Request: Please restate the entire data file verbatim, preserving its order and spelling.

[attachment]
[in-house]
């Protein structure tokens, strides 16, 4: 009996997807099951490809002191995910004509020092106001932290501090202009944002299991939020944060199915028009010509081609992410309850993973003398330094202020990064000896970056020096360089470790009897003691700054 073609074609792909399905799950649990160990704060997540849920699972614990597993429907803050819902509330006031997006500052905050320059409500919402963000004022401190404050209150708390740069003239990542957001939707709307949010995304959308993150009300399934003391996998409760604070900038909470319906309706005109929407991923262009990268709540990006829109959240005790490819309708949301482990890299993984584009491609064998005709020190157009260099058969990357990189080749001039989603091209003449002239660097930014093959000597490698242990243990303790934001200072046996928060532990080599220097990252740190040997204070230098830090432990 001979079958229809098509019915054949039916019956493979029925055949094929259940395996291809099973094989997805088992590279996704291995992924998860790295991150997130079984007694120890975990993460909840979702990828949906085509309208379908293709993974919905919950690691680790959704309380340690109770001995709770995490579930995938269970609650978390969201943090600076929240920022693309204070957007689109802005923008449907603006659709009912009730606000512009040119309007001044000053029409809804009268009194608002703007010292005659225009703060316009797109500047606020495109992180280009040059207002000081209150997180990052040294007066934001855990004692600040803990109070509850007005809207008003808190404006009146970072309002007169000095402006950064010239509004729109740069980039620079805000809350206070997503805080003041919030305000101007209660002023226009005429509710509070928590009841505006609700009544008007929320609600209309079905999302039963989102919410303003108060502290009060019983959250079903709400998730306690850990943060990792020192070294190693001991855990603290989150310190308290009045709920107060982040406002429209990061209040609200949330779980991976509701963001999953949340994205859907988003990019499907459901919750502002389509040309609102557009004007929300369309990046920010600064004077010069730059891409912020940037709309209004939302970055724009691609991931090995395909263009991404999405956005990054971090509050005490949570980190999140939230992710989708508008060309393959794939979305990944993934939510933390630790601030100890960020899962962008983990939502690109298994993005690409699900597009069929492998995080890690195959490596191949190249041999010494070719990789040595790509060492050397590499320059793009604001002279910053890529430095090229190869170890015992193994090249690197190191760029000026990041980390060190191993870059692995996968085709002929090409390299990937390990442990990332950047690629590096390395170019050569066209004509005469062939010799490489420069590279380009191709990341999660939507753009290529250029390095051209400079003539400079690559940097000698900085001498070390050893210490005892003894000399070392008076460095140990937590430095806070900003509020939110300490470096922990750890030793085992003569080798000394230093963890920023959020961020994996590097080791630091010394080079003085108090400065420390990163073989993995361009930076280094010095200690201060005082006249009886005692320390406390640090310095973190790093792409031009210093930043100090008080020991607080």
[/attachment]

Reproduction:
[in-house]
């Protein structure tokens, strides 16, 4: 009996997807099951490809002191995910004509020092106001932290501090202009944002299991939020944060199915028009010509081609992410309850993973003398330094202020990064000896970056020096360089470790009897003691700054 073609074609792909399905799950649990160990704060997540849920699972614990597993429907803050819902509330006031997006500052905050320059409500919402963000004022401190404050209150708390740069003239990542957001939707709307949010995304959308993150009300399934003391996998409760604070900038909470319906309706005109929407991923262009990268709540990006829109959240005790490819309708949301482990890299993984584009491609064998005709020190157009260099058969990357990189080749001039989603091209003449002239660097930014093959000597490698242990243990303790934001200072046996928060532990080599220097990252740190040997204070230098830090432990 001979079958229809098509019915054949039916019956493979029925055949094929259940395996291809099973094989997805088992590279996704291995992924998860790295991150997130079984007694120890975990993460909840979702990828949906085509309208379908293709993974919905919950690691680790959704309380340690109770001995709770995490579930995938269970609650978390969201943090600076929240920022693309204070957007689109802005923008449907603006659709009912009730606000512009040119309007001044000053029409809804009268009194608002703007010292005659225009703060316009797109500047606020495109992180280009040059207002000081209150997180990052040294007066934001855990004692600040803990109070509850007005809207008003808190404006009146970072309002007169000095402006950064010239509004729109740069980039620079805000809350206070997503805080003041919030305000101007209660002023226009005429509710509070928590009841505006609700009544008007929320609600209309079905999302039963989102919410303003108060502290009060019983959250079903709400998730306690850990943060990792020192070294190693001991855990603290989150310190308290009045709920107060982040406002429209990061209040609200949330779980991976509701963001999953949340994205859907988003990019499907459901919750502002389509040309609102557009004007929300369309990046920010600064004077010069730059891409912020940037709309209004939302970055724009691609991931090995395909263009991404999405956005990054971090509050005490949570980190999140939230992710989708508008060309393959794939979305990944993934939510933390630790601030100890960020899962962008983990939502690109298994993005690409699900597009069929492998995080890690195959490596191949190249041999010494070719990789040595790509060492050397590499320059793009604001002279910053890529430095090229190869170890015992193994090249690197190191760029000026990041980390060190191993870059692995996968085709002929090409390299990937390990442990990332950047690629590096390395170019050569066209004509005469062939010799490489420069590279380009191709990341999660939507753009290529250029390095051209400079003539400079690559940097000698900085001498070390050893210490005892003894000399070392008076460095140990937590430095806070900003509020939110300490470096922990750890030793085992003569080798000394230093963890920023959020961020994996590097080791630091010394080079003085108090400065420390990163073989993995361009930076280094010095200690201060005082006249009886005692320390406390640090310095973190790093792409031009210093930043100090008080020991607080």